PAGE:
Researchers Bring Avatars and People Together for Virtual Meetings in Physical Spaces (w/ Video)

Oct 19, 2009

(PhysOrg.com) -- While you can't yet teleport or clone yourself to be in two places nearly at once, computer scientists are working on what might be the next best thing.

With support from IBM Research and Nokia Research Center, the VTT Technical Research Centre of Finland created an experimental system that enables people in multiple locations to interact and collaborate with avatars and objects in a single, virtual meeting. Objects and avatars are located in a "virtual" space that mirrors the corresponding physical room.

Sensors, cameras and microphones located on both ends of the conversation allow voices, head and hand gestures and movements to change in concert with the behavior of participants, enabling participants to sense the vital visual cues of body language. In this proof-of-concept, participants in physical rooms wear video see through glasses that depict three-dimensional images of their online counterparts as they stand, walk, talk or demonstrate and manipulate virtual objects shared between the spaces.

The system, called ACME, which stands for Augmented Collaboration in Mixed Environments, was assembled using an viewer from Linden Lab's , as well as from open source ARToolkit and OpenCV libraries. The use of open source components lowers the costs associated with the project as it matures, and encourages the participation of more computer programmers and developers.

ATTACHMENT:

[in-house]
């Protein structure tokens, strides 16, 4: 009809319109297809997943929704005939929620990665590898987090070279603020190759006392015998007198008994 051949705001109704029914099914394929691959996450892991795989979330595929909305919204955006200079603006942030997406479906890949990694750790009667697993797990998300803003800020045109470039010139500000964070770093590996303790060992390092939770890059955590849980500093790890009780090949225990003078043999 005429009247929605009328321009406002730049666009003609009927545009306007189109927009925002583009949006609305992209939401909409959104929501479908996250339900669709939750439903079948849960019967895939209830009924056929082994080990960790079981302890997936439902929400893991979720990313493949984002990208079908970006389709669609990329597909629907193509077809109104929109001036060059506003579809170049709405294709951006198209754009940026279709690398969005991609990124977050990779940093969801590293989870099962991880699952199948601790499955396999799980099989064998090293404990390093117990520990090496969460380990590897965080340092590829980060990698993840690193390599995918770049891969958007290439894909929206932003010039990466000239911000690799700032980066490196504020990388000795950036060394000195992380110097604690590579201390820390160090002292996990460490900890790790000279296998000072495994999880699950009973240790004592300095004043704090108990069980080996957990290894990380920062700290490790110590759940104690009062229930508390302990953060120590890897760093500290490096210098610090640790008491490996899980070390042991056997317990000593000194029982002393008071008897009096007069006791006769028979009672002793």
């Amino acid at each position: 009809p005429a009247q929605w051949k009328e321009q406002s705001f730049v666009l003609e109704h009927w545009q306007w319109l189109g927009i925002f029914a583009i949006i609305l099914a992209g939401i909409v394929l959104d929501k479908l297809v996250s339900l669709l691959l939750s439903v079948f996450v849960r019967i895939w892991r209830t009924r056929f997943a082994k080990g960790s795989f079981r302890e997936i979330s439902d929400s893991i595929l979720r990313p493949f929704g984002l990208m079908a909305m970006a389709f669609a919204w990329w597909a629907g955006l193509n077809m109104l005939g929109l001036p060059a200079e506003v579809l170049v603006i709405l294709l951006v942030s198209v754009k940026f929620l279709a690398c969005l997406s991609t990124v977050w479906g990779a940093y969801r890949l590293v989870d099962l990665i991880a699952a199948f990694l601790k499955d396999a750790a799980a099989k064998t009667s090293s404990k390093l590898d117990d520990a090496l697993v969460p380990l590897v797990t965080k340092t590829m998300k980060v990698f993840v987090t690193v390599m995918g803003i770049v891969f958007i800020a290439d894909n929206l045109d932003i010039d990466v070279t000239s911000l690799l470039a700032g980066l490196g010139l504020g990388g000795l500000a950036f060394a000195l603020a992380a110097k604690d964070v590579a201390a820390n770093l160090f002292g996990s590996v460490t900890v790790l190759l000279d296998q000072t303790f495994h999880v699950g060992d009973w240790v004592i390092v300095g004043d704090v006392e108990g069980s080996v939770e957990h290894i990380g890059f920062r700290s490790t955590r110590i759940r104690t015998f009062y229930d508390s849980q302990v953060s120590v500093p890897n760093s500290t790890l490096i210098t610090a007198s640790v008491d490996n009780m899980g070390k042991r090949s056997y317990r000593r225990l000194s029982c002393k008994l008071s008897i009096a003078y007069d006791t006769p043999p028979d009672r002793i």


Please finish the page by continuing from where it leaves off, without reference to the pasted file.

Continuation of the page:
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The technology provides a more affordable and eco-friendly alternative to physical meetings. It is also more interactive than telephone conferences, video conferences - and even on-screen meetings held exclusively in virtual spaces.

"ACME is a compelling example of the kind of R&D now being conducted that will enable the business community to work more intelligently, in a more productive, efficient, convenient and immersive fashion," said Neil Katz, an IBM Distinguished Engineer in the company's CIO Office, and liaison with the ACME project. "It's easy to imagine that this technology, especially when it becomes somewhat more mature, will give people a promising new option for collaborating more interactively with colleagues in an increasingly decentralized world."

Provided by IBM

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